What are the similarities and differences regarding the due process clause of the 4th and 15th Amendments?

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larrygates | College Teacher | (Level 1) Educator Emeritus

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I think you mean the 5th and 14th Amendments. The language is somewhat similar, as is the intent; the 14th rather clarifies the extent to which those protections extend. The 5th Amendment, part of the original Bill of Rights was written to protect citizens against abuses by the new central government; for that reason it seemingly applied only to violations by the Federal Government. The 14th Amendment, one of the Civil War Amendments, specifically provided that no state could deprive a person of life, liberty or property without due process. An examination of the language of the two illustrates the point:

The Fifth Amendment reads:

No person shall be held to answer for a capital, or otherwise infamous crime, unless on a presentment or indictment of a Grand Jury, except in cases arising in the land or naval forces, or in the Militia, when in actual service in time of War or public danger; nor shall any person be subject for the same offence to be twice put in jeopardy of life or limb; nor shall be compelled in any criminal case to be a witness against himself, nor be deprived of life, liberty, or property, without due process of law; nor shall private property be taken for public use, without just compensation.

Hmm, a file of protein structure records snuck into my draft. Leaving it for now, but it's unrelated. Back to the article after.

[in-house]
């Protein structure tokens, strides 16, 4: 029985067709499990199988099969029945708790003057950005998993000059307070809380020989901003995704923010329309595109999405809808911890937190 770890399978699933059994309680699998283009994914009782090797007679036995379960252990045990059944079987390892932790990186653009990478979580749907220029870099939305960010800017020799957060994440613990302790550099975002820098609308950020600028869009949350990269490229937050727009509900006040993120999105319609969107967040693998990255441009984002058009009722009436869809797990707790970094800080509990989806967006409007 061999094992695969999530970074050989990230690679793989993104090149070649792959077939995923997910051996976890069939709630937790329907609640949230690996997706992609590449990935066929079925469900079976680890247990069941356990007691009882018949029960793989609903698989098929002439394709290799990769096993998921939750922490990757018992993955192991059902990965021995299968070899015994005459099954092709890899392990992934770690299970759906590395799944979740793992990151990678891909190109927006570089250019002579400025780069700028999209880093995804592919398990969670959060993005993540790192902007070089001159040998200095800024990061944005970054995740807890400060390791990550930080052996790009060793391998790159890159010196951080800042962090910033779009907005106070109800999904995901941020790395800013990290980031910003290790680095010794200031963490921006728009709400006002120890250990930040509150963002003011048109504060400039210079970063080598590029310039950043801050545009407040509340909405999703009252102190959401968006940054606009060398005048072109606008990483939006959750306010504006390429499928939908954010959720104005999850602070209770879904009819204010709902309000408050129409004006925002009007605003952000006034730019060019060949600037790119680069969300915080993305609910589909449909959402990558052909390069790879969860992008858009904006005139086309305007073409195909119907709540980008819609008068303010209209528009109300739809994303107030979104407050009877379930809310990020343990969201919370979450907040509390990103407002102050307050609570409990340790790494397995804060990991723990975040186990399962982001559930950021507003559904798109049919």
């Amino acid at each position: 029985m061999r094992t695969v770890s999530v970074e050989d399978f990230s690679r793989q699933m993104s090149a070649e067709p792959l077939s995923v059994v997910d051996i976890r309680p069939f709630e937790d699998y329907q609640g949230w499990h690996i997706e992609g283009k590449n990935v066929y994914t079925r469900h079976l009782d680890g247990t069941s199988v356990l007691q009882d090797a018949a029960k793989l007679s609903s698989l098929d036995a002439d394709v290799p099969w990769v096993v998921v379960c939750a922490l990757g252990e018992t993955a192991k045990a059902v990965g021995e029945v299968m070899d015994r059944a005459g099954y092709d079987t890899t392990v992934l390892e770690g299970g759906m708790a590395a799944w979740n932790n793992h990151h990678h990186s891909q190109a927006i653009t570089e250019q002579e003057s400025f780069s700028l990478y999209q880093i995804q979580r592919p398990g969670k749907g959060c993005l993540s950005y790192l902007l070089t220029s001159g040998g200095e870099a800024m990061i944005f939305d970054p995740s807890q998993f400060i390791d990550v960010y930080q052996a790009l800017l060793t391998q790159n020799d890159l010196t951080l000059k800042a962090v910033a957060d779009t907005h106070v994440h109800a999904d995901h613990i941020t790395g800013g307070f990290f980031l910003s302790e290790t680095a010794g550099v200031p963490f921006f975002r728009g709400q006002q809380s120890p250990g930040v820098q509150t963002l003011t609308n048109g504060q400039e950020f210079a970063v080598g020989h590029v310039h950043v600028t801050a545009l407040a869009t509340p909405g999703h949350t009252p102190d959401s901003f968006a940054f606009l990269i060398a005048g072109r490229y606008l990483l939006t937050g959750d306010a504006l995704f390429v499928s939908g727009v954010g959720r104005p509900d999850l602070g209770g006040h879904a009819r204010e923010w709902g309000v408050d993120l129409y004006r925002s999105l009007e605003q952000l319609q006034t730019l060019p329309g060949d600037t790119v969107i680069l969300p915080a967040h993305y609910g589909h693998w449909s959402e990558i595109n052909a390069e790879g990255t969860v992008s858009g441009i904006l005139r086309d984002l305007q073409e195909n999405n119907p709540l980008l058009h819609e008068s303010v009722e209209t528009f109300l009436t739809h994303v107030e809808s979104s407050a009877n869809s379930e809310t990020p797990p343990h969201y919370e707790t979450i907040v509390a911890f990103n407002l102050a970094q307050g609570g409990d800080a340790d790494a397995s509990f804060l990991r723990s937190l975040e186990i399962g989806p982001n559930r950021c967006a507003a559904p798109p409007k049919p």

The applicable language of the Fourteenth Amendment reads:

All persons born or naturalized in the United States, and subject to the jurisdiction thereof, are citizens of the United States and of the State wherein they reside. No State shall make or enforce any law which shall abridge the privileges or immunities of citizens of the United States; nor shall any State deprive any person of life, liberty, or property, without due process of law; nor deny to any person within its jurisdiction the equal protection of the laws.

The purpose then, was to make the provisions of the 5th Amendment specifically applicable to the States. In fact, the Supreme Court has construed the equal protection clause of the Constitution to extend a substantial number of Bill of Rights protections against the individual states. Most defendants in court will allege violations of both amendments, as the intent is the same.